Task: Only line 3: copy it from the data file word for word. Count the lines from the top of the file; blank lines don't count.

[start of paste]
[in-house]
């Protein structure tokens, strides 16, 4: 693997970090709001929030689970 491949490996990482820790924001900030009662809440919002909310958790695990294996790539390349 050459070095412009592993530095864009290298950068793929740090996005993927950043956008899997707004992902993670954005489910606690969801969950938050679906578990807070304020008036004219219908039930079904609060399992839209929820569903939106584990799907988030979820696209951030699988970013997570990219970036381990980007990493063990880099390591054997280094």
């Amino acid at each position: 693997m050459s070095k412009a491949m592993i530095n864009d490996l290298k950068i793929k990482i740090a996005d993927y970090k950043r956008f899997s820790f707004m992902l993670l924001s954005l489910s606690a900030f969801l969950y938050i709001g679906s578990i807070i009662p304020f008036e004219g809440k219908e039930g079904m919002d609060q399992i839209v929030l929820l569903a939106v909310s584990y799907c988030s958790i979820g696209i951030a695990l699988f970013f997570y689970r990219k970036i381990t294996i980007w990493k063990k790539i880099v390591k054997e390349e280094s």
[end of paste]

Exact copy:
């Amino acid at each position: 693997m050459s070095k412009a491949m592993i530095n864009d490996l290298k950068i793929k990482i740090a996005d993927y970090k950043r956008f899997s820790f707004m992902l993670l924001s954005l489910s606690a900030f969801l969950y938050i709001g679906s578990i807070i009662p304020f008036e004219g809440k219908e039930g079904m919002d609060q399992i839209v929030l929820l569903a939106v909310s584990y799907c988030s958790i979820g696209i951030a695990l699988f970013f997570y689970r990219k970036i381990t294996i980007w990493k063990k790539i880099v390591k054997e390349e280094s």